The mention of other magical organizations of which the Sons of Prometheus was just one was also appreciated. We hear of eight chapters worldwide with “Adeptae” field agents, and the idea that they could have such different ideologies and methods like those displayed by the naturalist, potion-brewing hive mind of the Prometheans is quite intriguing and well illustrated by the Egregore storyline. This was an important factor considering the Hermetic Order of the Blue Rose was missing much of its season one strength with Vera doing all the heavy lifting and little for others to do besides clean up after Respondio rituals. Even Kepler had to carry the full menace of the Council, a group that was so much more intimidating in season one.
Another aspect that was less prominent here in season 2 was Alyssa and Jack’s relationship, although in this case, the blunting of that sharp edge only made their brief moments of reunion that much more powerful. Alyssa’s broken magic was a mystery that unfolded in brilliantly unexpected ways, especially when The Order tricked us into thinking her love of Jack was to blame — how boring would that have been? Instead, Alyssa’s evolution from someone desperate enough to welcome a hive mind to the person in charge of a loose collection of free-thinkers is as magnificent as it is ironic.
Of course, she’s only in charge because Salvador, the brilliantly conceived hidden leader of Praxis, was supposedly killed by Vera, but anyone who believes that she’s actually dead should remember that, among other factors, she was the champion of Alpha, the mysterious hide mentioned in the first season of The Order. Praxis’ magical “tourists” are somewhat reminiscent of The Magicians’ hedge witches, but they are distinguished by the threat posed by the Tartarus explosions and the added push to eliminate the need for sacrifice with the “forisfactorum,” and the setup for a third season and the possibilities for broader storytelling are very exciting.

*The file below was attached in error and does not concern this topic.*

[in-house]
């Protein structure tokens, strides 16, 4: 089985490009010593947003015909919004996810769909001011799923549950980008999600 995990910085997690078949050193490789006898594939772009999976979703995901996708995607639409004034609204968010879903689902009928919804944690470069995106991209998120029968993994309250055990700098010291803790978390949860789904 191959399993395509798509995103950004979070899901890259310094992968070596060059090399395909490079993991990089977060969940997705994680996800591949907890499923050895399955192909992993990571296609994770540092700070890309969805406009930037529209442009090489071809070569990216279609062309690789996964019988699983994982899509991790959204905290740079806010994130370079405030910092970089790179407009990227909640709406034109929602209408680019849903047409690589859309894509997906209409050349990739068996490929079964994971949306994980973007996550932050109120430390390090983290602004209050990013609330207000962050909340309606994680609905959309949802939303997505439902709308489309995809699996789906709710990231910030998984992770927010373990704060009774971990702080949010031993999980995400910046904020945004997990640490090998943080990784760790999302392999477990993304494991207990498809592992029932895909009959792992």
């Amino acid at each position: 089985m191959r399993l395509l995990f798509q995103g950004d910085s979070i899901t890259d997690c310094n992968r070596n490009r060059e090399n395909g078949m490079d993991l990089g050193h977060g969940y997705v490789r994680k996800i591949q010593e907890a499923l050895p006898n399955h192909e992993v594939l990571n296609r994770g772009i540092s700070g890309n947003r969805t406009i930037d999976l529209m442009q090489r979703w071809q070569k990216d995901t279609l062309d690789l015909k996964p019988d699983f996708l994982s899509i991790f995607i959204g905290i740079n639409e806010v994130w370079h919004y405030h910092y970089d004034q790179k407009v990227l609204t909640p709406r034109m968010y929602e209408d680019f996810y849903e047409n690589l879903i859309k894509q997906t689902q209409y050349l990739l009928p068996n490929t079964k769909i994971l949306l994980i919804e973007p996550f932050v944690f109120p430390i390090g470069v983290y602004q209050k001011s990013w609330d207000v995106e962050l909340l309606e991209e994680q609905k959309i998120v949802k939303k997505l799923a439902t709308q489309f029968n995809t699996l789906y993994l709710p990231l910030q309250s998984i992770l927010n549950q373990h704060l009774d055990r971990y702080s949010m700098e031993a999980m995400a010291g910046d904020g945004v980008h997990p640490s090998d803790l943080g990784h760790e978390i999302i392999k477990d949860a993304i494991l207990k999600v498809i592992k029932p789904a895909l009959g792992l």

The werewolves were a bit all over the place this season, but fortunately, Randall provided the unrelenting skepticism that the audience was likely feeling all season long having to watch their beloved Knights kowtow to the Order. Jack is always playing the long game working for change from within, and Lilith at least had the burgeoning relationship with Nicole to explain her acquiescence, but Hamish’s infatuation with Vera, while admittedly quite charming at times, felt like too big a compromise. The struggle between Midnight and Silverback was as compelling as always, however, and credit must be given for The Order’s continuing ability to make Midnight’s new champion, Gabrielle, simultaneously obnoxious and sympathetic at the same time.
The overall impression created by the full run of The Order season 2 is one of increased stakes and the welcome focus on the Knights of St. Christopher, and while some fans may be hurting over the impact Alyssa’s rebellion has had and will have on her relationship with Jack, it’s exactly these sorts of consequences that make a series worth watching. Whether viewers applaud the series for avoiding the “bury your gays” trope by sacrificing Kepler instead of Nicole or for indulging in humorous guest appearances from celebrities playing themselves, the end result is the same: they’re appreciating the unique aspects of this most unusual show.